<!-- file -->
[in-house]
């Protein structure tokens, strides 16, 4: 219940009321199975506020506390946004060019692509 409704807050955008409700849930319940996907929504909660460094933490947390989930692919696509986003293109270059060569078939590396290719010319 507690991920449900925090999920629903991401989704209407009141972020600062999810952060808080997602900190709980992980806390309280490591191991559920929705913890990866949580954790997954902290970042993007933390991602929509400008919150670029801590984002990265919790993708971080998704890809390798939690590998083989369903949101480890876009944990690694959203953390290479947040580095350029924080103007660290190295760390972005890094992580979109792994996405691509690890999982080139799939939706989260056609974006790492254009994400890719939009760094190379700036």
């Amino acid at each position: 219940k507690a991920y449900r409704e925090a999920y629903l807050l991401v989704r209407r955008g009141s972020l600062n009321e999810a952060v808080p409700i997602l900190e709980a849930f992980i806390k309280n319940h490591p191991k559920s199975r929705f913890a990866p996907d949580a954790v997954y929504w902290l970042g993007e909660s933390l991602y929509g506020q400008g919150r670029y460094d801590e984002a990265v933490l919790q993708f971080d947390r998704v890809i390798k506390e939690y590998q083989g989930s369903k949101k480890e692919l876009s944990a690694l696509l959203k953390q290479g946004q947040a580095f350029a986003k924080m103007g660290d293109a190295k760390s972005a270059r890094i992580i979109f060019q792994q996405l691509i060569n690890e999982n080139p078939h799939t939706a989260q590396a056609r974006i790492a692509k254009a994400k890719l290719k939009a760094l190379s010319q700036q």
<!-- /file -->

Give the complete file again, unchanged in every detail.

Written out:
[in-house]
């Protein structure tokens, strides 16, 4: 219940009321199975506020506390946004060019692509 409704807050955008409700849930319940996907929504909660460094933490947390989930692919696509986003293109270059060569078939590396290719010319 507690991920449900925090999920629903991401989704209407009141972020600062999810952060808080997602900190709980992980806390309280490591191991559920929705913890990866949580954790997954902290970042993007933390991602929509400008919150670029801590984002990265919790993708971080998704890809390798939690590998083989369903949101480890876009944990690694959203953390290479947040580095350029924080103007660290190295760390972005890094992580979109792994996405691509690890999982080139799939939706989260056609974006790492254009994400890719939009760094190379700036």
């Amino acid at each position: 219940k507690a991920y449900r409704e925090a999920y629903l807050l991401v989704r209407r955008g009141s972020l600062n009321e999810a952060v808080p409700i997602l900190e709980a849930f992980i806390k309280n319940h490591p191991k559920s199975r929705f913890a990866p996907d949580a954790v997954y929504w902290l970042g993007e909660s933390l991602y929509g506020q400008g919150r670029y460094d801590e984002a990265v933490l919790q993708f971080d947390r998704v890809i390798k506390e939690y590998q083989g989930s369903k949101k480890e692919l876009s944990a690694l696509l959203k953390q290479g946004q947040a580095f350029a986003k924080m103007g660290d293109a190295k760390s972005a270059r890094i992580i979109f060019q792994q996405l691509i060569n690890e999982n080139p078939h799939t939706a989260q590396a056609r974006i790492a692509k254009a994400k890719l290719k939009a760094l190379s010319q700036q």